Stanford Humanities Center hosts annual celebration of publications

From history and poetry to music and philosophy, the 19th annual event showcased the wide-ranging scope of humanities scholarship at Stanford.

L.A. Cicero 19th annual Humanities Publication Celebration

The 19th annual Humanities Publication Celebration drew fans from across the university.

Publications of all size and shape blanketed the large tables that filled Levinthal Hall during the Stanford Humanities Center's 19th Annual Celebration of Publications on March 6. With refreshments in hand, invited attendees browsed the 77 publications produced by their colleagues in 2011.

Research on topics ranging from studies of the 19th-century American railroad to Sufism in medieval Islam reflected the broad historical and cultural scope of the titles produced by 61 humanities scholars in the past year. Among the publications were CDs, digital publications and theater playbills.

In opening remarks, Debra Satz, senior associate dean for the humanities and arts in the School of Humanities and Sciences, said that although she's a philosopher, she likes statistics and attempted to tally the total number of pages of all the books. However, she added, the point is to celebrate not quantity but the "amazing range of knowledge" that the publications deliver to the public.

Noting the array of languages represented in the titles as well as studies of topics as disparate as aging in Japan, the origins of witchcraft persecution and post-WWII German culture, Satz said "it's amazing how much of the research being done at Stanford transcends national boundaries" and "speaks to the lives of people around the globe."

Seeing the display of research that addresses real-world public problems from genocide to the fragmentation of Europe, to understanding the role of ethnic categories in China, Satz said she was particularly struck by how much of the humanities scholarship at Stanford is "engaged in thinking through the troubles of our time."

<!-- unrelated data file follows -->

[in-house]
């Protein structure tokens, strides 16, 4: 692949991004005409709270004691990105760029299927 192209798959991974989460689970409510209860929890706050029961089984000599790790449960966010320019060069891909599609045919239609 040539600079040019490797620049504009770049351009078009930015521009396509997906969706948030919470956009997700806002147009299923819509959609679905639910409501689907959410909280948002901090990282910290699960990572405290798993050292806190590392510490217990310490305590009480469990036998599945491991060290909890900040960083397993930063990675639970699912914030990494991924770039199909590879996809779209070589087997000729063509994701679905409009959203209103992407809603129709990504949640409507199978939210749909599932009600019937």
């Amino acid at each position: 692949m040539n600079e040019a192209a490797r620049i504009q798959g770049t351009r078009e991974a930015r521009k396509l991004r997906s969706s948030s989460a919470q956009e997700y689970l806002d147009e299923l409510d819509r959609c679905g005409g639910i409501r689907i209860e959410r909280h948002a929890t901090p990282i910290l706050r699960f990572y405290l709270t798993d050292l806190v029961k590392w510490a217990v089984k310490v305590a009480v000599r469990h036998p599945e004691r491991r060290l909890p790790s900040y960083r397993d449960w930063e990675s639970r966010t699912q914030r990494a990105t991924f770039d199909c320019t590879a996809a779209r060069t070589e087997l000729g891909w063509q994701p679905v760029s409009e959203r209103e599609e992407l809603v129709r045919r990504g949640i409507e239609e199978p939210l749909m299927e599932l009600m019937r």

Satz said that by offering alternate perspectives on both past and future global dilemmas, the creative element of humanities research is crucial. "A lot of failures in solving public problems are a failure to imagine solutions and to imagine the lives of other people," she said.

Humanities Center Director Aron Rodrigue, professor of history, reminded the audience that in contrast to the typically isolated process of humanistic research, the sociable publications affair gives humanities scholars a chance to come together "to witness the fruits of our collective labors and learn about one another's research."

Gesturing to all the books available to peruse, Rodrigue also noted that the event presented a tangible opportunity to "hold in our hands the richness of our remarkable creative and intellectual production at Stanford."

A complete list of the publications is available on the Stanford Humanities Center website.

For more news about the humanities at Stanford, visit the Human Experience: http://humanexperience.stanford.edu/